Advertisement

Definitions

  • Marie-Charlotte D. N. J. M. HuysmansEmail author
Chapter

Abstract

In the past decades, there has been a gradual change in the way caries diagnosis has been viewed and the chosen emphasis on certain aspects of the disease and the diagnostic process. Caries has been recognized as a condition or disease already for centuries, but in everyday dental practice, in a world where caries was ubiquitous and usually rapidly progressive, the emphasis lay on detecting the advanced lesions and treating them operatively. More recently, in most developed countries, caries progression has been significantly reduced by the use of fluoride in tooth paste and sometimes in water, and more attention is given to the early stages of lesion progression, to prevention and management, and to the aspect of disease activity. This has subtly changed the language we use in describing the disease and its key features.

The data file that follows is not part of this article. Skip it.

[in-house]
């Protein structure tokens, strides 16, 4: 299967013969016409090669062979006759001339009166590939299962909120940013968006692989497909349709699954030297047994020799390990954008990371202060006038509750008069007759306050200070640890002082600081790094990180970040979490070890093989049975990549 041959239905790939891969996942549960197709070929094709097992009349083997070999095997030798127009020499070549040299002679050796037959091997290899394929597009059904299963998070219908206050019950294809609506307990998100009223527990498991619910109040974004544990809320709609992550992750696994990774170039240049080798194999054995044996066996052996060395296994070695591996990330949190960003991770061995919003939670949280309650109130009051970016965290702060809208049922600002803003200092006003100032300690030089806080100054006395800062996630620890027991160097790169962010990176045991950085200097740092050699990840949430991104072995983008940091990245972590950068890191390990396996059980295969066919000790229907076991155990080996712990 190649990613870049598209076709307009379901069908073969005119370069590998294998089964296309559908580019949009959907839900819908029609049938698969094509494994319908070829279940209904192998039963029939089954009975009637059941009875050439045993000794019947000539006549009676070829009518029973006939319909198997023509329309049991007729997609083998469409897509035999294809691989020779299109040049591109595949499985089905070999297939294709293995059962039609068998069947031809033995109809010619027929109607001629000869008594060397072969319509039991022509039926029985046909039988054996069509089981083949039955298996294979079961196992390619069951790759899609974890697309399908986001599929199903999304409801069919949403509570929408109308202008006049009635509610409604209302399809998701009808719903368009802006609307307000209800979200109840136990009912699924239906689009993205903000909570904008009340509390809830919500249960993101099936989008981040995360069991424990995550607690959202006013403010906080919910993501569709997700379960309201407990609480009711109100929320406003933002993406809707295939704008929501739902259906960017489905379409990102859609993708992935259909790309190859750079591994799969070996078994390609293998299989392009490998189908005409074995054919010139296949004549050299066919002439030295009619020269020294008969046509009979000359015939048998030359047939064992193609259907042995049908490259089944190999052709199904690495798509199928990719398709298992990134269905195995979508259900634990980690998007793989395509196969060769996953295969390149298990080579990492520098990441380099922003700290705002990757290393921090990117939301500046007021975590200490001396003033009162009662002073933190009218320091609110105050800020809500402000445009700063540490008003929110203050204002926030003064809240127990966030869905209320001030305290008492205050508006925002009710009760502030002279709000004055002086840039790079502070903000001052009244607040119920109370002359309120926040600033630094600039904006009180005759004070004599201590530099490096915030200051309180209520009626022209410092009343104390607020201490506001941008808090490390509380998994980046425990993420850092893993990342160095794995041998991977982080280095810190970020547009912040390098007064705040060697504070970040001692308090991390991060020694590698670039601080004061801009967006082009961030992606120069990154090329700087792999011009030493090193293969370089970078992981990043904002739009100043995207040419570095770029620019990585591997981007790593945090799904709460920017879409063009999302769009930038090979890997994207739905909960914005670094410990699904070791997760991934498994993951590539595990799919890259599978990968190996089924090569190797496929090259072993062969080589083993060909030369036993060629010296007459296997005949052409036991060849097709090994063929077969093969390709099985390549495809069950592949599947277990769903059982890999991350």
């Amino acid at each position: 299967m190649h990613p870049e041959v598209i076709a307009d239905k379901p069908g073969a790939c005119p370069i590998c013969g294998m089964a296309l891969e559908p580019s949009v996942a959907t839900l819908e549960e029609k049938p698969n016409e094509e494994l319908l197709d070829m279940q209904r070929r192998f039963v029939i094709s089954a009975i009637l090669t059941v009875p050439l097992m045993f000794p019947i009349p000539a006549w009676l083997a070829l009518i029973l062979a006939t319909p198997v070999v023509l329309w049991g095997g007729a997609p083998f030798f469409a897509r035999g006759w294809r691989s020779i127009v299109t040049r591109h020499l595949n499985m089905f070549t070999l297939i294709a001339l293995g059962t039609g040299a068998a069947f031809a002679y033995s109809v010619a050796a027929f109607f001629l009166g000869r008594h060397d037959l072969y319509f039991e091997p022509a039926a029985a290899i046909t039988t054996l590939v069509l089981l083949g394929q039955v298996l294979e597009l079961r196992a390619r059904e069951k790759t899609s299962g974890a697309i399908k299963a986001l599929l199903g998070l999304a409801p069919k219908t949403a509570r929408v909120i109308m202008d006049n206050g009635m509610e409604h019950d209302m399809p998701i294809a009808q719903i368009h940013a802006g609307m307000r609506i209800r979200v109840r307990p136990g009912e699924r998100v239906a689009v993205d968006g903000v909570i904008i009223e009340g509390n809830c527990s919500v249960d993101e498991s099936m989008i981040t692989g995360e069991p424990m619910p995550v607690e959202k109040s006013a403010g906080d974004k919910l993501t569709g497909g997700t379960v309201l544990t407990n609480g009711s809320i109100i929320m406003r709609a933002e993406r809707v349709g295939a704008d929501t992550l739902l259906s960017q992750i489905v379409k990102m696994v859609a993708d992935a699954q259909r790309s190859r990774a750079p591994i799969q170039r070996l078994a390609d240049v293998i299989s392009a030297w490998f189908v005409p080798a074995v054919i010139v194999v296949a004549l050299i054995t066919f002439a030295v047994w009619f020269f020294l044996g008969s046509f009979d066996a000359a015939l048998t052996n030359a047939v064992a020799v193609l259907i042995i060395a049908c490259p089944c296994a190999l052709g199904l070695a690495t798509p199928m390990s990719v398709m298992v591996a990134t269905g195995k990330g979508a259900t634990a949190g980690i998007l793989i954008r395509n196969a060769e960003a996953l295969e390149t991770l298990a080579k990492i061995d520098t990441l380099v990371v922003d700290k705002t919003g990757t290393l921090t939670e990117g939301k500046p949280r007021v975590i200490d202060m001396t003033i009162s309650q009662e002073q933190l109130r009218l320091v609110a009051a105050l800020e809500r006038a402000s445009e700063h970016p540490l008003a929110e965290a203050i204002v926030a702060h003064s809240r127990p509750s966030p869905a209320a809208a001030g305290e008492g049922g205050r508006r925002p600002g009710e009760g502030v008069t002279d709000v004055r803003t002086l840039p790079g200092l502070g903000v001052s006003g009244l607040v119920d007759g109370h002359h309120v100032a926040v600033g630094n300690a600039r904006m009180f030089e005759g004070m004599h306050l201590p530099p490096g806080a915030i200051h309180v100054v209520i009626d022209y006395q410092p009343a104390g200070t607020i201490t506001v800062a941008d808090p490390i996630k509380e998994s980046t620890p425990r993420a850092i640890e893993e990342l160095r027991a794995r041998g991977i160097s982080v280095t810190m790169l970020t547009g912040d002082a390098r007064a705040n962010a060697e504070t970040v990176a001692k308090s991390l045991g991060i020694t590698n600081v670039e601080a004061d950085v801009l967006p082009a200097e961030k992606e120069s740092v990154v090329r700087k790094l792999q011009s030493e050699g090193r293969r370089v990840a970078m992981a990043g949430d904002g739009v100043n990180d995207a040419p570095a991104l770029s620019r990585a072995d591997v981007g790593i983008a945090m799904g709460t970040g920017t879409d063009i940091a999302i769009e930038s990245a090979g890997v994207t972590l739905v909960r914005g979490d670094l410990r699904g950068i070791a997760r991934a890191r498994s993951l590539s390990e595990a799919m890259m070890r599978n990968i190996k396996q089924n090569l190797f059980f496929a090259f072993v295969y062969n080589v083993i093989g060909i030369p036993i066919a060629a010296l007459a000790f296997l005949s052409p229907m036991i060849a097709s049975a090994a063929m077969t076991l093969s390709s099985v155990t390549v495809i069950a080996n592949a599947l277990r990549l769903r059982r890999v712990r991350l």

References

  1. 1.
    Black GV. A work on operative dentistry. Vol. 1. The pathology of the hard tissues of the teeth. 4th ed. Chicago: Medicodental Publishing Company; 1920.Google Scholar
  2. 2.
    Selwitz RH, Ismail AI, Pitts NB. Dental caries. Lancet. 2007;369:51–9.CrossRefGoogle Scholar
  3. 3.
    Longbottom CL, Huysmans MC, Pitts NB, Fontana M. Glossary of key terms. Monogr Oral Sci. 2009;21:209–16.CrossRefGoogle Scholar
  4. 4.
    Fejerskov O, Kidd E. Dental caries. 2nd ed. Hoboken: Wiley Blackwell; 2008.Google Scholar
  5. 5.
    Fejerskov O, Nyvad B, Kidd E. Dental caries. 3rd ed. Hoboken: Wiley Blackwell; 2015.Google Scholar
  6. 6.
    Schulte AG, Pitts NB, Huysmans MCDNJM, et al. European core curriculum in cariology for undergraduate dental students. Eur J Dent Educ. 2011;15:9–17.CrossRefGoogle Scholar

Copyright information

© Springer Nature Switzerland AG 2019

Authors and Affiliations

  1. 1.Department of DentistryRadboud University Medical CenterNijmegenNetherlands

Personalised recommendations